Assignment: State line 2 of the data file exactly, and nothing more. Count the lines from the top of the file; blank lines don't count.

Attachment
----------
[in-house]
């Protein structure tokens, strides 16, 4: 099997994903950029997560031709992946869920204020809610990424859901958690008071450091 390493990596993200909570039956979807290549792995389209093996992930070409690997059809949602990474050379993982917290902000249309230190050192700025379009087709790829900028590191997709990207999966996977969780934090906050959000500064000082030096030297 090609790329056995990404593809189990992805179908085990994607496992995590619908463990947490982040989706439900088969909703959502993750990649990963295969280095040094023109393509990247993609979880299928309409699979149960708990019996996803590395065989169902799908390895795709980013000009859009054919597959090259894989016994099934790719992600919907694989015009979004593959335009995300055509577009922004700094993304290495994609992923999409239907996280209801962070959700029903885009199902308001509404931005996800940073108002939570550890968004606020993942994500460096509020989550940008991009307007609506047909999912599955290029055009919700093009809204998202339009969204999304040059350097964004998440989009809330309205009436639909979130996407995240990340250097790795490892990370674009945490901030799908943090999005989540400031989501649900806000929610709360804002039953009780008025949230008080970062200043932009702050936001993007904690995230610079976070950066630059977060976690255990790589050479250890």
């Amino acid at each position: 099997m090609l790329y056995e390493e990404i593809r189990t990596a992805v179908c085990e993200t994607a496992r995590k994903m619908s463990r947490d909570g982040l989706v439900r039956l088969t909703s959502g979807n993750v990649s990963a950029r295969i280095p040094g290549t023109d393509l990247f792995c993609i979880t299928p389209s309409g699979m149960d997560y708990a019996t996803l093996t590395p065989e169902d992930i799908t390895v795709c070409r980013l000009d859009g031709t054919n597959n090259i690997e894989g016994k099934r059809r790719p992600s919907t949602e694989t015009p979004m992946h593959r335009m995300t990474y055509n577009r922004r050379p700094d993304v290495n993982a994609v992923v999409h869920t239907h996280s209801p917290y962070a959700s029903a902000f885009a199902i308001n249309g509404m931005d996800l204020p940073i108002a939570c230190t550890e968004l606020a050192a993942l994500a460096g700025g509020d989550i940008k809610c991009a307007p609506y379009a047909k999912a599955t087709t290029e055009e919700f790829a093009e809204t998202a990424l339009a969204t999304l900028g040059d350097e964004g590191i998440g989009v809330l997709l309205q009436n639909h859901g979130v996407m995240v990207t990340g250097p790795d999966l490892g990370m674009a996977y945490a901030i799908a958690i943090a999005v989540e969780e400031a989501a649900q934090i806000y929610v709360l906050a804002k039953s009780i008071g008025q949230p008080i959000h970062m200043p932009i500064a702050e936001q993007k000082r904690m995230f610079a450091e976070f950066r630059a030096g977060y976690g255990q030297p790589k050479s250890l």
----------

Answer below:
């Protein structure tokens, strides 16, 4: 099997994903950029997560031709992946869920204020809610990424859901958690008071450091 390493990596993200909570039956979807290549792995389209093996992930070409690997059809949602990474050379993982917290902000249309230190050192700025379009087709790829900028590191997709990207999966996977969780934090906050959000500064000082030096030297 090609790329056995990404593809189990992805179908085990994607496992995590619908463990947490982040989706439900088969909703959502993750990649990963295969280095040094023109393509990247993609979880299928309409699979149960708990019996996803590395065989169902799908390895795709980013000009859009054919597959090259894989016994099934790719992600919907694989015009979004593959335009995300055509577009922004700094993304290495994609992923999409239907996280209801962070959700029903885009199902308001509404931005996800940073108002939570550890968004606020993942994500460096509020989550940008991009307007609506047909999912599955290029055009919700093009809204998202339009969204999304040059350097964004998440989009809330309205009436639909979130996407995240990340250097790795490892990370674009945490901030799908943090999005989540400031989501649900806000929610709360804002039953009780008025949230008080970062200043932009702050936001993007904690995230610079976070950066630059977060976690255990790589050479250890």